If you read my Box Office Prognosis ever week (which you SHOULD be doing, by the way), you would know about my absolute astonishment of The Lion King 3D’s success. As I said previously, I thought the era of rereleases was gone. Over and done with, never to be considered a financial benefit again. And I had evidence to back me up; after the Star Wars Special Editions in 1997, most re-releases struggled to gain box office momentum. With the popularity of home video rising in America, re-releases just STOPPED being viable.
But then The Lion King 3D came around. And shocking almost all box office pundits everywhere, made a killing at the box office. For the first time in more than a decade, a re-release managed to top the Box Office. And to date, the 3D reissue of The Lion King has grossed a staggering $66 million dollars in the US alone. And by the end of it’s run (which will probably be sometime after this weekend), it will gross upwards of $80 million dollars. Now that’s just unprecedented. Two weeks topping the box office, an $80 million dollar box office, and universal acclaim from audiences everywhere. Most movies released this year would have been lucky to get that number of success.
It’s not that I don’t think The Lion King 3D doesn’t deserve the money; the more money going into the movie, the better. But I’m just surprised audiences bought it. I mean, movies are expensive. Tickets cost a lot, especially if you’re in a family and have to pay the 3D uprise. Most families end up paying 40+ dollars just to see a 3D movie (and that’s not even counting snacks!). You think they would want to see something they haven’t seen before. But audiences are always more comfortable with the familiar, and that shone this month with The Lion King 3D. The mass market could have easily seen The Lion King at home; almost everyone owns a copy of the film on DVD or VHS. But for one reason or another, America choose to see The Lion King once again.
And surely other studios will notice. I mean, how could you not? Lion King, a re-release that cost very little to upconvert and only a little more to market, has made almost $70 million dollars in two weeks. That’s pretty incredible. Already, I bet studios are scrolling through their list of films to find a batch that they can re-release. And do you blame them? It’s a quick and easy buck, and a perfect way to increase the revenue of an already released product. And we haven’t seen the last of them. Already, Titanic and the Star Wars films are being unconverted. I’m sure it’s only a matter of time before more are added to that list.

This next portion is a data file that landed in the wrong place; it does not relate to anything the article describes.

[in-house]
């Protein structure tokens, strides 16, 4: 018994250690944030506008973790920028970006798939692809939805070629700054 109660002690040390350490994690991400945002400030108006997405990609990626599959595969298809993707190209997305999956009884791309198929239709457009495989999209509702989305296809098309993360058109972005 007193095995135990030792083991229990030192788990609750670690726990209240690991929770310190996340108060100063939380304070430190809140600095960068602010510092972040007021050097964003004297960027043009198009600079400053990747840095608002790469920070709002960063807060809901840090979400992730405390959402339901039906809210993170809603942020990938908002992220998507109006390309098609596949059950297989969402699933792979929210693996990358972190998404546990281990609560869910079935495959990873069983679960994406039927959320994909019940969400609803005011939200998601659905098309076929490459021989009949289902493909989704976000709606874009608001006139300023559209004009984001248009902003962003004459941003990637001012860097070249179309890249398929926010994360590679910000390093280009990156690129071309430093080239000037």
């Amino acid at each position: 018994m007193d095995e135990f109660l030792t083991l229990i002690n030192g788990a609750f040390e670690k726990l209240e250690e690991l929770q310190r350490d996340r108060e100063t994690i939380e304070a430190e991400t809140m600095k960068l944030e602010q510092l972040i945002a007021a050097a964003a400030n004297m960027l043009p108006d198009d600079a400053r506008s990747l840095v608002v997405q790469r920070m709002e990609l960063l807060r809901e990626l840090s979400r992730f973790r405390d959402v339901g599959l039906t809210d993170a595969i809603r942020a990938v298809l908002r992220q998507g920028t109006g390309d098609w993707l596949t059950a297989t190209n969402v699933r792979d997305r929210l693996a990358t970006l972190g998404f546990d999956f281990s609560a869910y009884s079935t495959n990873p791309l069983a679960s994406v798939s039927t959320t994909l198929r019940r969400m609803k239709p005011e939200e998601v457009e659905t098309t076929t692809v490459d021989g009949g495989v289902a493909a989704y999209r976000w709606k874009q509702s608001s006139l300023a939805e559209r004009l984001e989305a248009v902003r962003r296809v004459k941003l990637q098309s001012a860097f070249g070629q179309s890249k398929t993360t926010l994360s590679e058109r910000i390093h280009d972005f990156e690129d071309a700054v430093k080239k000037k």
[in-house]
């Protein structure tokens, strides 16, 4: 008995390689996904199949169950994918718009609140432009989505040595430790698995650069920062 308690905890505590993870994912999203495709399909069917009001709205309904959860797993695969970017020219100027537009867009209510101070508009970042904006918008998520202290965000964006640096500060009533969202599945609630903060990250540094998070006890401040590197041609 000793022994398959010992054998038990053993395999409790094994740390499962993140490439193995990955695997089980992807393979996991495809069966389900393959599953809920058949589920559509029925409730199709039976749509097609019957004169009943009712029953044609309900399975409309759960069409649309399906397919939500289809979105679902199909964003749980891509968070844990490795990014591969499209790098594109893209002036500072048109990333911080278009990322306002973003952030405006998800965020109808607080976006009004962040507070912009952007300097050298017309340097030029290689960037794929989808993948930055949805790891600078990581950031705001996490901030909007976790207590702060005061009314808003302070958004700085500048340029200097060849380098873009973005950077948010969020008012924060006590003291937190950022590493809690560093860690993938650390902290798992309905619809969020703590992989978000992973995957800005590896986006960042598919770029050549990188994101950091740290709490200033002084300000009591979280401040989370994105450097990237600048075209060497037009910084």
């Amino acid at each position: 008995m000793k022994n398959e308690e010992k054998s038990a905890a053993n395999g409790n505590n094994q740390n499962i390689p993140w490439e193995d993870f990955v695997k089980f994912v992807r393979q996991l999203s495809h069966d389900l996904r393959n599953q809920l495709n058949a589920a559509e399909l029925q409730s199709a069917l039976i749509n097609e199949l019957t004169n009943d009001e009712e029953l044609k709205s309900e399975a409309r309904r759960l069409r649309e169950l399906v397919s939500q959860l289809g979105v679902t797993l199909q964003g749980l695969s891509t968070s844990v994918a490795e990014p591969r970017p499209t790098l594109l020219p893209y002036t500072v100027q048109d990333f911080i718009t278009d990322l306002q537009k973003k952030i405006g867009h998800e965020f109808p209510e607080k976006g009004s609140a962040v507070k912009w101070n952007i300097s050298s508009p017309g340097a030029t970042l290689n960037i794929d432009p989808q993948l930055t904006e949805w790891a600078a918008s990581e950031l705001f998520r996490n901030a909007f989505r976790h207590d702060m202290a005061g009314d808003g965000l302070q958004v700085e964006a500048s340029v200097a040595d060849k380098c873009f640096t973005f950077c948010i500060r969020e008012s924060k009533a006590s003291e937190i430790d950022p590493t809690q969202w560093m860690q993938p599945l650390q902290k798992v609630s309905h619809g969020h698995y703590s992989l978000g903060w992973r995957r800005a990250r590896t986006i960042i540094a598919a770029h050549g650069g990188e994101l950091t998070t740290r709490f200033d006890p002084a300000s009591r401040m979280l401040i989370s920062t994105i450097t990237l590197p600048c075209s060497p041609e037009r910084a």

But the question must be asked; will all other 3D re-releases get the same amount of success that The Lion King 3D has? I mean, the point could be made that The Lion King is a very special film, a beloved classic that anyone could enjoy. At the same time, I have to imagine the studio executives are suspecting that it wasn’t the film that succeeded, but it’s presentation. It was presented with better audio and visuals in the theater, and I’m sure the 3D upcharge helped very much at the box office. But instead of looking at the film itself and the legacy behind it, I’d bet the studios are just looking at the 3D factor. Which makes them think “Hey, I can slap on some 3D to my once popular product and it will make millions and millions of dollars!”. Well I don’t believe this to be the case with The Lion King 3D, you can’t possibly disagree that the 3D factor didn’t help its run. If anything, the 3D gave audiences the incentive to see the film once more, this time in a new and fascinating light.
But if 3D re-releases became more popular, would anyone really complain? Quite honestly, I wouldn’t. And it’s not even because I want to see a classic film in 3D (in fact, I would prefer if the 3D was left out…). The reason I wouldn’t complain about 3D re-releases is simply because I would love to see a classic film be presented in the way it’s supposed to be shown; on the big screen. And if 3D is the way to get classic movies back on the screen in wide release, well, I’ll just have to deal with that. I would just have to hope the 3D is obtuse enough not to distract.
Everyone knows that 3D is slowly dying. The returns just aren’t coming in as well as they did with Avatar back in 2009, and the format is facing the cruel sting of audience rejection. But will this eventually be the true purpose of 3D? An avenue to re-release films to the theaters, an incentive to convince people that reliving the film in a movie theater is better than just popping it in their DVD player? Could 3D re-releases ever become as popular as Hollywood’s recent crazy with remakes and reboots? I don’t know, to be quite honest. But after the success of The Lion King 3D…I would gander that we will soon be finding out.
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